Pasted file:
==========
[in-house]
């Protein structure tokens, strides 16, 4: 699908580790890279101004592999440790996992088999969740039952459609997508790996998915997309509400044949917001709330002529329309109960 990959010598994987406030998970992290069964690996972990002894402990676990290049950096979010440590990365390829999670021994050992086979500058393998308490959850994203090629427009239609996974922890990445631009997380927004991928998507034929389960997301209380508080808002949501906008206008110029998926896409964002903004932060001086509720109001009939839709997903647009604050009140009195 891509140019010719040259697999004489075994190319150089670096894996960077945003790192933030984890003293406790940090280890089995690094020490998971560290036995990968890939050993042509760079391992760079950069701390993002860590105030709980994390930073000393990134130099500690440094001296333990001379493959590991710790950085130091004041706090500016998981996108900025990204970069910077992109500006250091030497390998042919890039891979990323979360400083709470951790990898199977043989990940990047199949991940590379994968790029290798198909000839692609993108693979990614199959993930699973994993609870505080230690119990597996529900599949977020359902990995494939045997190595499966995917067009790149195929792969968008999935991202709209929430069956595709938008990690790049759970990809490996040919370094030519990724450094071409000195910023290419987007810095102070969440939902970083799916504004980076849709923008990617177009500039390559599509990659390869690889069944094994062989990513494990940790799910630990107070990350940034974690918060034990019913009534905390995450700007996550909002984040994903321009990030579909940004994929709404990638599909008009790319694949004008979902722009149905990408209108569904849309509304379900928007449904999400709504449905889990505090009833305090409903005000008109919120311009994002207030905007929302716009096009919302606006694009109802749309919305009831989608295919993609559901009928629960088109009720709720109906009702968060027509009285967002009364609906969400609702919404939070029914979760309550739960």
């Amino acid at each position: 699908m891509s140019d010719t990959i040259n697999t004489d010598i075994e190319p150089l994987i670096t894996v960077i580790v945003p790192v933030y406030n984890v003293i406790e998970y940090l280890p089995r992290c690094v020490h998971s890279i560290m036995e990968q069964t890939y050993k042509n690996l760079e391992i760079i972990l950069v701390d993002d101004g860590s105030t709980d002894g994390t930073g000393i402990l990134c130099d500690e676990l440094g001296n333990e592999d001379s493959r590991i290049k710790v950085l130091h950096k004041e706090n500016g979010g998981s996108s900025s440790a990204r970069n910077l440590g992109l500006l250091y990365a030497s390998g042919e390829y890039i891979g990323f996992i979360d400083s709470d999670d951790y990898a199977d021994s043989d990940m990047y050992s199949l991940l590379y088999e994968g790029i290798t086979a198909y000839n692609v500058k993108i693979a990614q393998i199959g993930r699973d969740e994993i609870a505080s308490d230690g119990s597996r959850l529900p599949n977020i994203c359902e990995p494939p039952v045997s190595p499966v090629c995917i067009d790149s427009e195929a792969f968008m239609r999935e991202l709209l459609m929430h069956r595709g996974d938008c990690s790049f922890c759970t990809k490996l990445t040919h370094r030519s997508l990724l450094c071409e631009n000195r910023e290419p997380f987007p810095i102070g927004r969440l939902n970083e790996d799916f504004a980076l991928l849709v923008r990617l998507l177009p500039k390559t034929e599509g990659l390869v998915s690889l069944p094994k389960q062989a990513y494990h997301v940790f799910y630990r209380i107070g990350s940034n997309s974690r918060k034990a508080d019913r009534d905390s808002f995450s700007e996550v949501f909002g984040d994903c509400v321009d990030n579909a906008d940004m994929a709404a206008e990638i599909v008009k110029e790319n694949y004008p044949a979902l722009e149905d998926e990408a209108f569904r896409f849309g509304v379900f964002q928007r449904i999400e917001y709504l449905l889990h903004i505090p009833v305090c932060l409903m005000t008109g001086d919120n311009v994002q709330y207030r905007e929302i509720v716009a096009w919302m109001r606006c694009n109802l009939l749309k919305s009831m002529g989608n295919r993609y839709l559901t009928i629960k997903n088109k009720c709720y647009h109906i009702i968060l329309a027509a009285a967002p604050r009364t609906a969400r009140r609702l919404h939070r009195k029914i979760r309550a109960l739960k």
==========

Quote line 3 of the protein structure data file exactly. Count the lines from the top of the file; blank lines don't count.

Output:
């Amino acid at each position: 699908m891509s140019d010719t990959i040259n697999t004489d010598i075994e190319p150089l994987i670096t894996v960077i580790v945003p790192v933030y406030n984890v003293i406790e998970y940090l280890p089995r992290c690094v020490h998971s890279i560290m036995e990968q069964t890939y050993k042509n690996l760079e391992i760079i972990l950069v701390d993002d101004g860590s105030t709980d002894g994390t930073g000393i402990l990134c130099d500690e676990l440094g001296n333990e592999d001379s493959r590991i290049k710790v950085l130091h950096k004041e706090n500016g979010g998981s996108s900025s440790a990204r970069n910077l440590g992109l500006l250091y990365a030497s390998g042919e390829y890039i891979g990323f996992i979360d400083s709470d999670d951790y990898a199977d021994s043989d990940m990047y050992s199949l991940l590379y088999e994968g790029i290798t086979a198909y000839n692609v500058k993108i693979a990614q393998i199959g993930r699973d969740e994993i609870a505080s308490d230690g119990s597996r959850l529900p599949n977020i994203c359902e990995p494939p039952v045997s190595p499966v090629c995917i067009d790149s427009e195929a792969f968008m239609r999935e991202l709209l459609m929430h069956r595709g996974d938008c990690s790049f922890c759970t990809k490996l990445t040919h370094r030519s997508l990724l450094c071409e631009n000195r910023e290419p997380f987007p810095i102070g927004r969440l939902n970083e790996d799916f504004a980076l991928l849709v923008r990617l998507l177009p500039k390559t034929e599509g990659l390869v998915s690889l069944p094994k389960q062989a990513y494990h997301v940790f799910y630990r209380i107070g990350s940034n997309s974690r918060k034990a508080d019913r009534d905390s808002f995450s700007e996550v949501f909002g984040d994903c509400v321009d990030n579909a906008d940004m994929a709404a206008e990638i599909v008009k110029e790319n694949y004008p044949a979902l722009e149905d998926e990408a209108f569904r896409f849309g509304v379900f964002q928007r449904i999400e917001y709504l449905l889990h903004i505090p009833v305090c932060l409903m005000t008109g001086d919120n311009v994002q709330y207030r905007e929302i509720v716009a096009w919302m109001r606006c694009n109802l009939l749309k919305s009831m002529g989608n295919r993609y839709l559901t009928i629960k997903n088109k009720c709720y647009h109906i009702i968060l329309a027509a009285a967002p604050r009364t609906a969400r009140r609702l919404h939070r009195k029914i979760r309550a109960l739960k």